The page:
How To Reach The Tipping Point

January 31st, 2007 | Categories: blogs, marketing, networks, social media, strategy, trends

Every modern-day home business libraray seems to contain at least one or two titles by Seth Godin, Guy Kawasaki, and/or Malcolm Gladwell. Together, these new-age business revolutionaries have paved the way for a for a new type or marketing and thought-process.

Gladwell’s first title, The Tipping Point, gained widespread acclaim and went on to hit the bestseller list. A cult-like following ensued. The same can be said for the former two authors, but years earlier. In any case, there is a common thread among their books that entails the idea of evangelists, connectors, ’sneezers’, mavens, and influencers. These are the people who will not only use your product, but rave about it to others. These are your loyal fans, your army. But reaching them has always been a problem. Until the advent of the Internet…



Much has been said about the micro-communities, niches, and target groups that marketers strive to reach. Offline, locating these tight-knit groups is next to impossible. Even in a case where a marketer is able to reach the intended audience, messages are more often than not ignored or over-looked. Finally, the level of interaction leaves much to be desired.

Enter The Blogosphere

What if a marketer was able to tap a pre-existing network that of micro-communities that were focused around a specific niche or topic? What if there were search tools to simplify the process even further? Locating your influencers and evangelists, and creating product conversations would be much easier. The process could in theory be broken down into a set of steps. This ‘art’ of marketing is all of a sudden a science.

The blogosphere and blog search engines are the stuff that dreams are made of - for marketers. Add to that blog directories and ranking systems, and not only can a marketing strategy be tailored around a specific group, but around the status or hierarchy of a given group.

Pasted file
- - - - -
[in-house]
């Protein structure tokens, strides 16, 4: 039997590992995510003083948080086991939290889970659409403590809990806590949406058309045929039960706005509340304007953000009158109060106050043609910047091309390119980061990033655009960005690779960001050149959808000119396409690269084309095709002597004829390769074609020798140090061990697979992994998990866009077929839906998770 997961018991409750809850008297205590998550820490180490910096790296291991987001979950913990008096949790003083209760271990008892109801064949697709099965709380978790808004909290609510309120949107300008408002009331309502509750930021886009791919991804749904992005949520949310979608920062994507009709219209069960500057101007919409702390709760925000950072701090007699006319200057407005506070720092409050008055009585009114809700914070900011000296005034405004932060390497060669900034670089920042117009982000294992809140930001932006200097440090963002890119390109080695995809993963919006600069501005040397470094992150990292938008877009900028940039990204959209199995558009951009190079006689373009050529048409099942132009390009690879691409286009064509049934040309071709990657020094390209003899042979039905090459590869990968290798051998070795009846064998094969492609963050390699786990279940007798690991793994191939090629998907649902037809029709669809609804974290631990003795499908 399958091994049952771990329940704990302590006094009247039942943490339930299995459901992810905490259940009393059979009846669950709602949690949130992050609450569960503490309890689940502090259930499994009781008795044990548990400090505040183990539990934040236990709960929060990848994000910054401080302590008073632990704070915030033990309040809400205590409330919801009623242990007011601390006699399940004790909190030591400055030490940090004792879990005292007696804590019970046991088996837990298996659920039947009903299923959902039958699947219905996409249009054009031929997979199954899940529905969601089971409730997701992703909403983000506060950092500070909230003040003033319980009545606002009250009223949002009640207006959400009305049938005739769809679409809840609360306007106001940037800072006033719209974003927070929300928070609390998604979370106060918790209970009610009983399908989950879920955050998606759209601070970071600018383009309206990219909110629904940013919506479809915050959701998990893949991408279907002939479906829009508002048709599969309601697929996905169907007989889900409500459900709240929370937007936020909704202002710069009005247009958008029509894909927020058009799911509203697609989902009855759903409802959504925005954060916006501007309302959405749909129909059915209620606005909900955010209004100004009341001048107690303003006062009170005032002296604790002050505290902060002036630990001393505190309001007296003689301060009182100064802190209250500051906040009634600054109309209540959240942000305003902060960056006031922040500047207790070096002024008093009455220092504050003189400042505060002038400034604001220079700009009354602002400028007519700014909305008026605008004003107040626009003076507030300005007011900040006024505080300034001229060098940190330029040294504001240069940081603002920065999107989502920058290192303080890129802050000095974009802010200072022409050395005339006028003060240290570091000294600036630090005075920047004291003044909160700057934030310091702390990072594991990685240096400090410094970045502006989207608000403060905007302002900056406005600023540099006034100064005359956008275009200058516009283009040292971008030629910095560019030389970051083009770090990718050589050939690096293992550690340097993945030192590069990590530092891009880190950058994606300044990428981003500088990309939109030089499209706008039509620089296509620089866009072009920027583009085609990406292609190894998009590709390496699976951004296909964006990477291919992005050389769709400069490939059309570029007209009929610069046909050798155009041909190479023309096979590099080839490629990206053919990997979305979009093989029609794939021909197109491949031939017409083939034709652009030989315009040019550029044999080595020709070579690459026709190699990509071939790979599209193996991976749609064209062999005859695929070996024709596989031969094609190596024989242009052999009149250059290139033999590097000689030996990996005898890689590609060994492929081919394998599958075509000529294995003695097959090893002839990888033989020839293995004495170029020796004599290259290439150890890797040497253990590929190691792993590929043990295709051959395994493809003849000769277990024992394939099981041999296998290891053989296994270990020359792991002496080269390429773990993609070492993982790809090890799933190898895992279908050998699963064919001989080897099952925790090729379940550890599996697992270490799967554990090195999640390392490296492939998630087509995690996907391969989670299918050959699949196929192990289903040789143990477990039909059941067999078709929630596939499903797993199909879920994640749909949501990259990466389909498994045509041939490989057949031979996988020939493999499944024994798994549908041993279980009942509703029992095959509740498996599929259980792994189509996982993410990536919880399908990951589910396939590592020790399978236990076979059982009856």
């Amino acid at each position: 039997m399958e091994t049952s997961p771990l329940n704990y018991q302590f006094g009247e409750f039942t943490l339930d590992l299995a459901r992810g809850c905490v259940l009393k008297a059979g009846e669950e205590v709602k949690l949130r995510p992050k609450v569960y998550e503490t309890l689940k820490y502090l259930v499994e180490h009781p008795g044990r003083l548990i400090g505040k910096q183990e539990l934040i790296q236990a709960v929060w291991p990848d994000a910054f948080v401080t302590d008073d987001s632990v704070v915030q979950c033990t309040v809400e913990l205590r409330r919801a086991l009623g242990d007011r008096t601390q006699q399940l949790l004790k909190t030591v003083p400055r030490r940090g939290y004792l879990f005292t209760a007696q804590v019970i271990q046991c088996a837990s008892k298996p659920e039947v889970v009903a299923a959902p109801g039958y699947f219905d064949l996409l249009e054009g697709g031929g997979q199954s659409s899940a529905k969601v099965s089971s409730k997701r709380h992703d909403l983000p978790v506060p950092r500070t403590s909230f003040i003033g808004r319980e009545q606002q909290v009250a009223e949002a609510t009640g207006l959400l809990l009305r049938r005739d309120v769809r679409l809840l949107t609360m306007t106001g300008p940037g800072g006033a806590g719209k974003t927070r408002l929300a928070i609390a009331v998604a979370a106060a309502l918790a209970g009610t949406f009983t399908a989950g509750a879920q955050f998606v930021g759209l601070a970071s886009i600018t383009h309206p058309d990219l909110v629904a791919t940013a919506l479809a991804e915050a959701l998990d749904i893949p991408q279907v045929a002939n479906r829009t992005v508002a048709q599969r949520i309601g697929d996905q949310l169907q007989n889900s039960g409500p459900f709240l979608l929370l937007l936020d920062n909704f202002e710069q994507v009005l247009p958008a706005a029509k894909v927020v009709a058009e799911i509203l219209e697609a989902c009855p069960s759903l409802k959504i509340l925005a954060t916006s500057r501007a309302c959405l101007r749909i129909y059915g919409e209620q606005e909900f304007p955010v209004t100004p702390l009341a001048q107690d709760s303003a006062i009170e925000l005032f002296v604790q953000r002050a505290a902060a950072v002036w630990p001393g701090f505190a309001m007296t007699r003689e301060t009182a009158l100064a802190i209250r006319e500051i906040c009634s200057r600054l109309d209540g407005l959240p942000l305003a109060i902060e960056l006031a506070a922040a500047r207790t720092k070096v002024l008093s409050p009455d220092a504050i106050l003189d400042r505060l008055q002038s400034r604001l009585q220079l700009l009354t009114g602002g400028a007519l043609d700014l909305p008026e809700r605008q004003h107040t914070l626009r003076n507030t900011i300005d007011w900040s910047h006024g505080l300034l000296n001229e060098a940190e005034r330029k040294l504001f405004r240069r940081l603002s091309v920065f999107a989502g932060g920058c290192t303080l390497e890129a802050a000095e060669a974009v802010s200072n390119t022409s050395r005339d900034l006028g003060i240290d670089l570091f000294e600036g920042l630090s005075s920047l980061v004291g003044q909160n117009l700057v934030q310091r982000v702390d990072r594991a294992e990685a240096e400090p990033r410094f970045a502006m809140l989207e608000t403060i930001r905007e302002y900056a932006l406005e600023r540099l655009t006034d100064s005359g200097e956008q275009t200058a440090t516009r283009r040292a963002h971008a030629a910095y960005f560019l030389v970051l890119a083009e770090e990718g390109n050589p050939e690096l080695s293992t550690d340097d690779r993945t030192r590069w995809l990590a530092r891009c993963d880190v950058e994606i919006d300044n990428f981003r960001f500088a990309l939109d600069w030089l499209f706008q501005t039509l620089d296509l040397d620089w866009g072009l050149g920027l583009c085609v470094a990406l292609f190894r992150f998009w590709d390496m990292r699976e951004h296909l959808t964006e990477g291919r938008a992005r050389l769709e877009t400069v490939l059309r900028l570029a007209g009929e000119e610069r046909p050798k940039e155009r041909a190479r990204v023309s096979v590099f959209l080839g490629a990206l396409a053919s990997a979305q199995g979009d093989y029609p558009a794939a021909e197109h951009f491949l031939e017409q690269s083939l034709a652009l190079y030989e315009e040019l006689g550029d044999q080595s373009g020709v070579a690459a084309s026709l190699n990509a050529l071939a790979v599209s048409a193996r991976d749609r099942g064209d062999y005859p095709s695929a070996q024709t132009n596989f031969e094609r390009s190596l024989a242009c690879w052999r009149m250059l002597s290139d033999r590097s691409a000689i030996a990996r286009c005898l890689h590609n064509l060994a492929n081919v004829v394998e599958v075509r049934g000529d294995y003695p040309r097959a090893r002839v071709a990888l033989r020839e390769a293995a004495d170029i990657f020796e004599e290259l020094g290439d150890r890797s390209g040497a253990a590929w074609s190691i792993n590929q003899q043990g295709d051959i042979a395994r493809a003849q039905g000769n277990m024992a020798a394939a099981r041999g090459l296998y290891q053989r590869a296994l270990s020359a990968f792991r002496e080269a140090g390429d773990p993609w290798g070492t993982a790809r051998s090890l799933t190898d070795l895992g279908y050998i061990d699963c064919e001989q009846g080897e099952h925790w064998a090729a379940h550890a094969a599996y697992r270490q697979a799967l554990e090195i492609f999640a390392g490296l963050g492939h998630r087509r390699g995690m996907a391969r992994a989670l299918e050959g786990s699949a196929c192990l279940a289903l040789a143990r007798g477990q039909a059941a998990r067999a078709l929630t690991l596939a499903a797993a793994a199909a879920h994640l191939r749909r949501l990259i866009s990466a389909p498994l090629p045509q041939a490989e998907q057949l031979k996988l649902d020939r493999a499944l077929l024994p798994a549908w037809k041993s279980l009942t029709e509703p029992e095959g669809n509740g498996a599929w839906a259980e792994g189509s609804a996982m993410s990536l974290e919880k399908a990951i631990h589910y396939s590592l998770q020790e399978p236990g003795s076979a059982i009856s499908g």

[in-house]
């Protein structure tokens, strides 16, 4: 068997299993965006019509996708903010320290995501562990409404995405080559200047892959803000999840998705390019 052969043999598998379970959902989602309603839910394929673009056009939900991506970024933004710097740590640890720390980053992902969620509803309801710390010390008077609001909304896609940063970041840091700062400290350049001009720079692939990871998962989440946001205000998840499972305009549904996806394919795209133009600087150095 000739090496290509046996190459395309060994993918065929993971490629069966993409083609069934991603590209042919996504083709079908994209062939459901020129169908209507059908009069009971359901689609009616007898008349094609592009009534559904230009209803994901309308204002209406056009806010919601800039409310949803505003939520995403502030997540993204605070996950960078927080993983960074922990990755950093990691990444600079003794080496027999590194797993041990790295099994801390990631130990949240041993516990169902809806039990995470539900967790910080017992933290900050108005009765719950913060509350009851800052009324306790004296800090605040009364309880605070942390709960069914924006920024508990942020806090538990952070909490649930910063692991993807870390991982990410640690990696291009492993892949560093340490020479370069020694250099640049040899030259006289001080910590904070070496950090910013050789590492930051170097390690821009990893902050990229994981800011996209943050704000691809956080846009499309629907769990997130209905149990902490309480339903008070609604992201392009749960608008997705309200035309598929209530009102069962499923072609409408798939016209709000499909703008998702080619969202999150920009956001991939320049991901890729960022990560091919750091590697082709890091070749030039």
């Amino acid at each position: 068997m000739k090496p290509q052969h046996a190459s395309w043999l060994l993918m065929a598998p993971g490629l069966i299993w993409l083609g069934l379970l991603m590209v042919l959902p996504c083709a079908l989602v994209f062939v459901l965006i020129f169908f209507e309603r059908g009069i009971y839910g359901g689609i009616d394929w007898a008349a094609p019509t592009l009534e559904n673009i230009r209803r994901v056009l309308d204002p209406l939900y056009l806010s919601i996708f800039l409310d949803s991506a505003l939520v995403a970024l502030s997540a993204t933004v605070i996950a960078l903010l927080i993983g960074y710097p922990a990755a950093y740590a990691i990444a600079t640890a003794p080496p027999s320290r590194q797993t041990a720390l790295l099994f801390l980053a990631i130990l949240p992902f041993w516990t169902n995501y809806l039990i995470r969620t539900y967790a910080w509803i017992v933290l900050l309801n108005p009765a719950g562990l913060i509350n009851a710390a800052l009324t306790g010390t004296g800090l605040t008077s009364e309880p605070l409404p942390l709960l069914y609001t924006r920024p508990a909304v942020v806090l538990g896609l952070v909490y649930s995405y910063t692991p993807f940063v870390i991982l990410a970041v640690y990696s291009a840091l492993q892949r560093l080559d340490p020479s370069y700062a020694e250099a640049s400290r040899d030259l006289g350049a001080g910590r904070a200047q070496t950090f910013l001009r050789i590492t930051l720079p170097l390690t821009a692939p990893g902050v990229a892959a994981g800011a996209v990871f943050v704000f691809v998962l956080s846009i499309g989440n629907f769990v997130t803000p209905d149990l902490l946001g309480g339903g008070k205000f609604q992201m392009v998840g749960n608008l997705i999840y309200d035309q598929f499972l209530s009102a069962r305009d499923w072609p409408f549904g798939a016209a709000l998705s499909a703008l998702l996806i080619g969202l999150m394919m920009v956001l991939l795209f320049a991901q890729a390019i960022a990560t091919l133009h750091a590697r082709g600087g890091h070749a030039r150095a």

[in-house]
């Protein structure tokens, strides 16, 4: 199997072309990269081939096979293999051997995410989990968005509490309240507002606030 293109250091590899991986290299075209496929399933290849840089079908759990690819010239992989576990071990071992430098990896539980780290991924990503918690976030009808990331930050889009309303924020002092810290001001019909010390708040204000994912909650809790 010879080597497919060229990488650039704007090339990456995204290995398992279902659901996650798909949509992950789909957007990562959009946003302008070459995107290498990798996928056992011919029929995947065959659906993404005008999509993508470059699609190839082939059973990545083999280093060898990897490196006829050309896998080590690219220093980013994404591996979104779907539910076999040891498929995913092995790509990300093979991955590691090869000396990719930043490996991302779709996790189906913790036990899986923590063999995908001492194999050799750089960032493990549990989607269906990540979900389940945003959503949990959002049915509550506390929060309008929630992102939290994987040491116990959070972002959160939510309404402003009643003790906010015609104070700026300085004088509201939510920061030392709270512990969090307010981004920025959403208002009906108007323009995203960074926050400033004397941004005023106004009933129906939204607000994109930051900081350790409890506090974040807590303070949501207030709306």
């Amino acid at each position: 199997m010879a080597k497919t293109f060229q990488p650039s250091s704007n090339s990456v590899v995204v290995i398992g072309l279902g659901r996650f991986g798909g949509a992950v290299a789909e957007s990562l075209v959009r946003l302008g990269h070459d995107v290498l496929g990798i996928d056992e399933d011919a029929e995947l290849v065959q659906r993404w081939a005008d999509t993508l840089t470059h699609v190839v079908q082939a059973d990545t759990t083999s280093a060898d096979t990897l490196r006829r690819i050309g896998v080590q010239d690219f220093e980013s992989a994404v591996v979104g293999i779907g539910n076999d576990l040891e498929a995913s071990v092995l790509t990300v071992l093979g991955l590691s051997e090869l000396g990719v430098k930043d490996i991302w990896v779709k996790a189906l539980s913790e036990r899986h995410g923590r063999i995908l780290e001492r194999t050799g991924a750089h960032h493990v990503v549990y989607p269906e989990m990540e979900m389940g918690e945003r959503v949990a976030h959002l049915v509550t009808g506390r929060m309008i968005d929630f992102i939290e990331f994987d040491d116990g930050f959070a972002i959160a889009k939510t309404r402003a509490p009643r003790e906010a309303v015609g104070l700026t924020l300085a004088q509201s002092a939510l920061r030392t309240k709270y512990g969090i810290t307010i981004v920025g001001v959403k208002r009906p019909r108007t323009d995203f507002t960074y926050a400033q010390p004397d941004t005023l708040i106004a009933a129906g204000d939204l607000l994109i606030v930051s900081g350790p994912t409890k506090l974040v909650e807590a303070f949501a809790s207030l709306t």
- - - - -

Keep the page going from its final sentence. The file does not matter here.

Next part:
For obvious reasons, I am not going to outline the entire marketing process, but you can begin to see how valuable the blogosphere and an accompanying toolkit can be.

Use it wisely and treat these users like gold. The Tipping Point is closer than it appears…


  1. Andrew Breese Says:

    There has to be levels of tipping these days depending on what the goal is. Tipping point for an initial venture might be a stead sales stream; but then the next Tipping Point might be a new stream in a differeny country or demographic.

    I also feel that the Interweb/Blogwebs have created a feeling that you can reach people by just Blogging or having a website. This is false.

    Value for time spent, a sense of engagement/involvement, and reasonable cost are the triggers that I think have the most appeal to users of a system. Involvement and excitement are especially important if that tool is perceived as new.

    We also have to remember to not preach to the choir. Getting a bunch of techo-types excited about a new thing is far easier than getting Ma and Pa Kettle.

  2. Aidan Says:


    Some good points there…

    The Tipping Point I am referring to is the point when an idea or product goes ‘mainstream’. In other words, the majority of regular people have heard of or about the given product or service.

    To your point of reaching people by simply blogging or having a website, I totally agree. I never said that’s all you needed. You need to take on a more proactive approach and market your blog or website once it is launched.

    There are many advantages to reaching out to bloggers and members in a given niche. Not only is it more cost-effective than traditional forms of marketing/advertising, but it is also proven to be much more effective at transmitting the desired product message. So the cost is essentially free (disregarding sweat equity) and the effectiveness is optimal. Seems like a great way to market a start-up on a low budget… or a larger, more traditional company for that matter.

    Finally, I understand the idea of the ‘echo-chamber’ and preaching to the choir. But by reaching out to the influencers and media moguls in the given industry, the message will eventually filter/trickle down to the enthusiasts, hobbyists, and offline folk.

    It’s all a question of opportunity cost and ROI. Where can I get the best value for my time and money? And it seems that an approach as such has been the best I’ve come across so far.

    I’d be very open to hearing any better possible strategies…


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